Progression China- This term refers to a type of dinnerware that was first produced in 1964 with marketing commencing in 1966 to the United States & other parts of the world. It was sold as "Oven-to-the-to-dishwasher-to-freezer" ware. Progression china was a heat resistant reinforced tableware, suitable for use in both gas & electric ovens & then for serving on the table. Progression China first sold with a 2-year warranty for free replacement for normal household use to customers in the United States only.
Putto- This term is the singular word for "putti", which are young undressed Cherubs/Angels that are used as a decorative motif.
Reeding- This term refers to a pattern in which parallel convex grooved ribs are formed.
Reinforced Porcelain- This term refers to ware that has a higher strength then conventional porcelain which ensured that the edges are more chip resistant. This line of ware was produced for the hotel & restaurant industry. Reinforced porcelain is achieved through a process of mixing fine powder of alumina & medium temperature firing which generates a stronger crystal formation of the hard glaze.
Relief- This term refers to a decoration that protrudes from the surrounding surface. depending on the depth of the protrusion, it may be referred to as "bas", "Medium" or "high" relief.
Relish Dishes- This term refers to dishes that are used to serve a savory condiments or appetizers, such as pickles, celery or olives.
Remarque- (Pronounced like "remark")- This term refers to an artist's mark, generally on hand-painted items, featuring a specially created icon & the artist's initials.
Reserve- This term refers to a self-contained area within a pattern left blank for another decoration, such as a coat of arms, crest, scene or flowers.
Resin- This term refers to a clear to translucent yellow or brown solid or semisolid viscous substance of plant orgin.
Restoration- This term refers to the act of making new or to repair in order to look like a new product, or to make a piece look like it did before it was damaged.
Restorer- This term refers to a skilled professional who is in the business of restoring or refinishing antiques & other damaged pieces.
Rimmed Cereal Bowls- This term refers to bowls that come in a variety of sizes & are great for serving cereal, soups, & dishes of ice cream. Rimmed cereal bowls feature a pronounced rim.
Rimmed Shapes-This term refers to a shape that typically has a flat, distinct edge that ranges in width from 1-1/2" to 2-1/2". The rim shapes are used for plates, bowls, saucers & platters. the point at which the rim ends & the center portion of the plate begins is known as the "verge line".
Rimmed Soup Bowls- This term refers to bowls that are typically used for serving soups, salads & pastas. These bowls range in size from 7" to 10" in diameter. Many manufactures substitute the rimmed soup bowl for a bread & butter plate as part of the typical 5-piece place setting.
Round Vegetable Bowl- This term refers to bowls that are used for serving vegetables, fruits, casseroles & breads. At dinner & holidays, one can never have too many serving bowls.
Salad Plate- This term refers to plates that are used for serving salads or desserts, they resemble the dinner plate, yet smaller ranging in size from 6" to 8" in diameter & are a component of the typical 5-piece place setting.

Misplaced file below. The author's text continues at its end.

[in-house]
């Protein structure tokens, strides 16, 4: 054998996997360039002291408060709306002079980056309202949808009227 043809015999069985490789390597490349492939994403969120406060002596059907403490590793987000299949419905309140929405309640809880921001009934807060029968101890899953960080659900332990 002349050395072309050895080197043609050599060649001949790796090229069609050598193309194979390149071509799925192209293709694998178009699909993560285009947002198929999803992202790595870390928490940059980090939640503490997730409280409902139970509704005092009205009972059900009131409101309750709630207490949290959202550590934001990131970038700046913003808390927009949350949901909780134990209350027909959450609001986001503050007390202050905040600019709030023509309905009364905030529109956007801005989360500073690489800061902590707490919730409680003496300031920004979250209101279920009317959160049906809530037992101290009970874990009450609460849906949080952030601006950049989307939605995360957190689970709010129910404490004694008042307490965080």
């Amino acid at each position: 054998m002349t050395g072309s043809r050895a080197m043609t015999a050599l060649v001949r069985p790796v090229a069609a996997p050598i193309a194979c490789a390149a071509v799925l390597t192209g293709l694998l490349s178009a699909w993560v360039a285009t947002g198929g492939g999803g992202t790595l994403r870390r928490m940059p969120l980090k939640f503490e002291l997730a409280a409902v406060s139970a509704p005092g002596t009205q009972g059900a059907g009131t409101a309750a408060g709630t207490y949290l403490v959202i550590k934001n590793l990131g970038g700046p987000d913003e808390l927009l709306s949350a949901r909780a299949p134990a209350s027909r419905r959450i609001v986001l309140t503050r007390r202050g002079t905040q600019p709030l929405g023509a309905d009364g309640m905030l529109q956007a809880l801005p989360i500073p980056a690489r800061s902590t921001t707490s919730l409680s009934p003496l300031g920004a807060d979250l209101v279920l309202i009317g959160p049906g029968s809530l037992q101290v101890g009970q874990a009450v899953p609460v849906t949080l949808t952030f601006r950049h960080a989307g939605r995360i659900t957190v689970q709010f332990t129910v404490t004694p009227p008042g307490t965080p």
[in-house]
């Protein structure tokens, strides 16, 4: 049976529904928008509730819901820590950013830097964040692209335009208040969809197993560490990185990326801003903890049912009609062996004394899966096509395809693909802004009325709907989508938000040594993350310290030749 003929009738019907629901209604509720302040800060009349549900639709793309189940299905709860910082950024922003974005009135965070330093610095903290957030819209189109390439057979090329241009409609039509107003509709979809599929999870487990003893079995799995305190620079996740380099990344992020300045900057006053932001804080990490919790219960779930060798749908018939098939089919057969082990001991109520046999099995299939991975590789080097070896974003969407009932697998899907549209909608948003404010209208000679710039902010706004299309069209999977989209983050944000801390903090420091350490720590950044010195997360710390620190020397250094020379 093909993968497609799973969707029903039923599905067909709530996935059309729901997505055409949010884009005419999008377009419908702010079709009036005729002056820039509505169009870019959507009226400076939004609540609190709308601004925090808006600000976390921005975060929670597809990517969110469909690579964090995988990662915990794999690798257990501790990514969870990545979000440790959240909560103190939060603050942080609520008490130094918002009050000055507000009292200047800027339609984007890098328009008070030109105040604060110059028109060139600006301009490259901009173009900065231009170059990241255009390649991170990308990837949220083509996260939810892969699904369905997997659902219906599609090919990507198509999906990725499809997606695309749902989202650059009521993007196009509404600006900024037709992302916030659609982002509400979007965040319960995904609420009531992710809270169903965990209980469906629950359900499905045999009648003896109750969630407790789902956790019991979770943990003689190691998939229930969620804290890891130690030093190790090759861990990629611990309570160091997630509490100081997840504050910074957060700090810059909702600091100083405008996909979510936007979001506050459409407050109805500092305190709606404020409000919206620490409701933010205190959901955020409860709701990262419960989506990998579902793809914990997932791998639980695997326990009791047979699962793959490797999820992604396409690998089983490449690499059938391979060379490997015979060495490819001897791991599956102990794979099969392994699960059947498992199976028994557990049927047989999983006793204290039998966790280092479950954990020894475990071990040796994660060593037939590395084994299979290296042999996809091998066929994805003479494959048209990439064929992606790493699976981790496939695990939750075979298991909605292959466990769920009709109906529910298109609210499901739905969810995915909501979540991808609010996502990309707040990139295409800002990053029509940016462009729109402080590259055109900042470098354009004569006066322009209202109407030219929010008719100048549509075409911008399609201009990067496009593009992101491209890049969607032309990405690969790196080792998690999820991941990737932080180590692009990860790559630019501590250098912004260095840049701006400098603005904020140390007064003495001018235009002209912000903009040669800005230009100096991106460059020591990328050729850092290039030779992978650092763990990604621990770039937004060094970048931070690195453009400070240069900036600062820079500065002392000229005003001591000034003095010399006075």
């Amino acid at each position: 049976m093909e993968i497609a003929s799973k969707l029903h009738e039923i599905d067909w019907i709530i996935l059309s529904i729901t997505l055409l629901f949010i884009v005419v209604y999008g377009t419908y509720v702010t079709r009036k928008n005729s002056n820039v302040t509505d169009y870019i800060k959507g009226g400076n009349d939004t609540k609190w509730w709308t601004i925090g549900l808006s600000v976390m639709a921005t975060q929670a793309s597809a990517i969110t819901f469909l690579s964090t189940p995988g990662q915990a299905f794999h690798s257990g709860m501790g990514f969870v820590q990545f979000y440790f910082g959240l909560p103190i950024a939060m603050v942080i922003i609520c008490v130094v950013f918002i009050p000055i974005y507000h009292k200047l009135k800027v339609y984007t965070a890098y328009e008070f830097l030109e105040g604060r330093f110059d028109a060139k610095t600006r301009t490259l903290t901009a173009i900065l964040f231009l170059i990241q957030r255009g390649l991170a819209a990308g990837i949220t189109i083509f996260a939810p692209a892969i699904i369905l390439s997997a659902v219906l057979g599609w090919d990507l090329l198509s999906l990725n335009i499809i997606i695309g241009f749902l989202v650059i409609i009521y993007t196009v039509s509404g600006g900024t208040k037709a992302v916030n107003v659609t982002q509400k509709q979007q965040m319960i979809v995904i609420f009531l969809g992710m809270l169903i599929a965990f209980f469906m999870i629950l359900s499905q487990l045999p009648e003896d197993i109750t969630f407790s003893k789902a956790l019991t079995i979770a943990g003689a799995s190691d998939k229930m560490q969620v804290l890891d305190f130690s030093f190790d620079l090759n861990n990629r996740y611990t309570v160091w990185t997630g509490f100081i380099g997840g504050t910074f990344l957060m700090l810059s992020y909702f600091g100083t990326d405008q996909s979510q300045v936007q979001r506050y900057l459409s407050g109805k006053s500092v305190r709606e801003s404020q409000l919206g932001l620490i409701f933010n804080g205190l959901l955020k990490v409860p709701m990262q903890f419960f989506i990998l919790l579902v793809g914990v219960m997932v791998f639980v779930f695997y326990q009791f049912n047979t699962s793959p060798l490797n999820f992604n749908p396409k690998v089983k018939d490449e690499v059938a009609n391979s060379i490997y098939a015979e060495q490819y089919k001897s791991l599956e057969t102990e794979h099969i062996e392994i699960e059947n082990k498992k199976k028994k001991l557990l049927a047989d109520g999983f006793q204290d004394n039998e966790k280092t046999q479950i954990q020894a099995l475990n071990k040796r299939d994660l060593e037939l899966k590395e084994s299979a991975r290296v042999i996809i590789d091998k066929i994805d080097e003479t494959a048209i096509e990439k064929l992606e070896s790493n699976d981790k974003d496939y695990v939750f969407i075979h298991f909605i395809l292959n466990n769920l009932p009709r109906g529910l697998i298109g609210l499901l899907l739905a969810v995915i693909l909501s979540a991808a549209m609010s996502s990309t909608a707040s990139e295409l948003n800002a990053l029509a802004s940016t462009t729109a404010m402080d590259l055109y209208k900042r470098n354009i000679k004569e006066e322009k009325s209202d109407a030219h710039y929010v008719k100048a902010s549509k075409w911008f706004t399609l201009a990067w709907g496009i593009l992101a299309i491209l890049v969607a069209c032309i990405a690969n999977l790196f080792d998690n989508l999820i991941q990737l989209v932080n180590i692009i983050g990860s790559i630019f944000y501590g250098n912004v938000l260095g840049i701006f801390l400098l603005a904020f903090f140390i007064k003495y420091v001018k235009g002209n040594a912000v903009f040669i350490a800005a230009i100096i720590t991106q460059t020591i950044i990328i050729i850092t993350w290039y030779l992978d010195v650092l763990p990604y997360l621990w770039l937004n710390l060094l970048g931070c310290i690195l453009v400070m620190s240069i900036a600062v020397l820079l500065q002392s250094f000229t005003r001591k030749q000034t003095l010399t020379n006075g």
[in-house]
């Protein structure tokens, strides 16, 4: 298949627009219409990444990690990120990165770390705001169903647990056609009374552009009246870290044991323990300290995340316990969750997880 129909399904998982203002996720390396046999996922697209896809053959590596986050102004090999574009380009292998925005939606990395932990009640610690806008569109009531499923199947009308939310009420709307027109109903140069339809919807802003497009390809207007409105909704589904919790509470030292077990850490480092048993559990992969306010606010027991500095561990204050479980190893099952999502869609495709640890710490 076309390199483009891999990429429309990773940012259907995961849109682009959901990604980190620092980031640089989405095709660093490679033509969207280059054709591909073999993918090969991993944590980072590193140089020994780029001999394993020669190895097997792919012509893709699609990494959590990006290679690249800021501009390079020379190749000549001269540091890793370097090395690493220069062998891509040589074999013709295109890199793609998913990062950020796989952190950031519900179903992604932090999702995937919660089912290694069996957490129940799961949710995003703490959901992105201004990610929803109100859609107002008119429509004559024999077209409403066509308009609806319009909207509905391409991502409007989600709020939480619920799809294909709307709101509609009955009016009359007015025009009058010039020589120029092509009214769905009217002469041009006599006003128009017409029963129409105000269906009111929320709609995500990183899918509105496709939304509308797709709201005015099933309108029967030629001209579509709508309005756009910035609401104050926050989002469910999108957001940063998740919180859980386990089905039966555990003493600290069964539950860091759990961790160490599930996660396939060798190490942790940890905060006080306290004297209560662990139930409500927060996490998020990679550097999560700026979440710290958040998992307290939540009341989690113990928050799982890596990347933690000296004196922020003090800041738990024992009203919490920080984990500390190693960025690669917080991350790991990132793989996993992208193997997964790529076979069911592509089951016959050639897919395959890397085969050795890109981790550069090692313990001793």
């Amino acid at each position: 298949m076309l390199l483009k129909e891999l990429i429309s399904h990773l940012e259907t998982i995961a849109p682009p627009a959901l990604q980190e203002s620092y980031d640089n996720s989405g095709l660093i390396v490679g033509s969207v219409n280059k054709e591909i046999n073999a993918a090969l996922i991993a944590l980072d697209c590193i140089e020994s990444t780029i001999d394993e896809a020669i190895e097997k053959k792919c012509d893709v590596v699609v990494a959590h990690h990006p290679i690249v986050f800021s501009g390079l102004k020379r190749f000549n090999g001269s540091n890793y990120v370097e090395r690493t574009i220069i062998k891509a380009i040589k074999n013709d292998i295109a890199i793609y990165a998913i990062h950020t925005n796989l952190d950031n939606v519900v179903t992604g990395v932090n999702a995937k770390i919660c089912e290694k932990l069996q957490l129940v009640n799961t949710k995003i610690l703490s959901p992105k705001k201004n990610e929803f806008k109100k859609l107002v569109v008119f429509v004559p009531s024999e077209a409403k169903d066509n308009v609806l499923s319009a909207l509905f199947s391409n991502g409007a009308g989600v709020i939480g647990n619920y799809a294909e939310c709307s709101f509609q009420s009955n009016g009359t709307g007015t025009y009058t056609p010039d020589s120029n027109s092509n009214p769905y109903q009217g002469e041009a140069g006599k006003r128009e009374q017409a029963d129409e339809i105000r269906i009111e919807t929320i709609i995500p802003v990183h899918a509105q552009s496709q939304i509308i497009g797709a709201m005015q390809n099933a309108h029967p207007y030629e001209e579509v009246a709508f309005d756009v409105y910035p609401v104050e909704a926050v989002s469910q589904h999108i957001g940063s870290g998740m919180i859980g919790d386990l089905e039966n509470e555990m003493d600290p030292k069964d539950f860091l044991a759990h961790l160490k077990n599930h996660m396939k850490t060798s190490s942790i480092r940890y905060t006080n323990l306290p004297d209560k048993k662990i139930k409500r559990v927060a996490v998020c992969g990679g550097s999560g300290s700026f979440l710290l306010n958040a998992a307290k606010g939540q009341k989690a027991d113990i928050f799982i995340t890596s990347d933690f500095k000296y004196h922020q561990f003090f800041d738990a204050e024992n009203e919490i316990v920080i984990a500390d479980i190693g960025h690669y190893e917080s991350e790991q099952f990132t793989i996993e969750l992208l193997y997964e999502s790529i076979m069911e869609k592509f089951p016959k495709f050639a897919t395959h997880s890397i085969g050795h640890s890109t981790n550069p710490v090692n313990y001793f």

Salt & Pepper Shakers- This term refers to pieces that are used to hold table salt & pepper. These sets come in a variety of shapes & sizes. Many people collect these unique serving pieces. Generally, the salt shaker has fewer holes than the pepper shaker.
Scalloped- This term refers to a series of curves forming an ornamental design on the outer edge of saucers & plates or on the rim of cups & bowls.
Seconds- This term refers to a piece of ware in which, because of an imperfection, does not meet certain quality standards & is withheld from shipment to retailers. In Lenox China they are identified by an "L" in a circle.
Serve ware- This term refers to items that are used for serving food at the table instead of place setting pieces from which individuals eat on. Also known as "serving accessories". Most common pieces include vegetables bowls, platters, gravy boats, sugar & creamer sets, & coffee or tea pots. Additional items can include salt & pepper shakers, two-tiered servers, cake plates, butter dishes, divided servers & trays.
Sgraffito- This term refers to a pottery technique where as the surface of the unfired slip or liquid clay is scratched or scored away in design to reveal the body color underneath.
Shoulder- This terms refers to the raised rim of the plate.
Signed- This term refers to an original hand painted piece that was signed by the artist, it bears the artist signature.
Silver-Gilt- This term refers to silver covered by a layer of gold, in order to protect the ware from the corrosive effects of chemicals in certain foods.
Silica- This term refers to an abundant mineral, & a main component of dinner ware & glazes.
Sink-in-Glaze- This term refers to a technique which allows for the pigment to sink into the body of the piece.
Slip- This term refers to potter's clay that is reduced to a creamy consistency. It is used as a decorative coat on pottery or to stick external decoration to the body of the ware. It is also used with a mold to cast hollow shapes.
Silver- This term refers to Sterling silver which is 92.5% pure silver mixed with 7.5% copper.
Smooth Edge- This term refers to the outer edge of a cup, bowl, plate or saucer that is "smooth" & is lacking scallops, latticwork, basket weave, encrusted or other designs.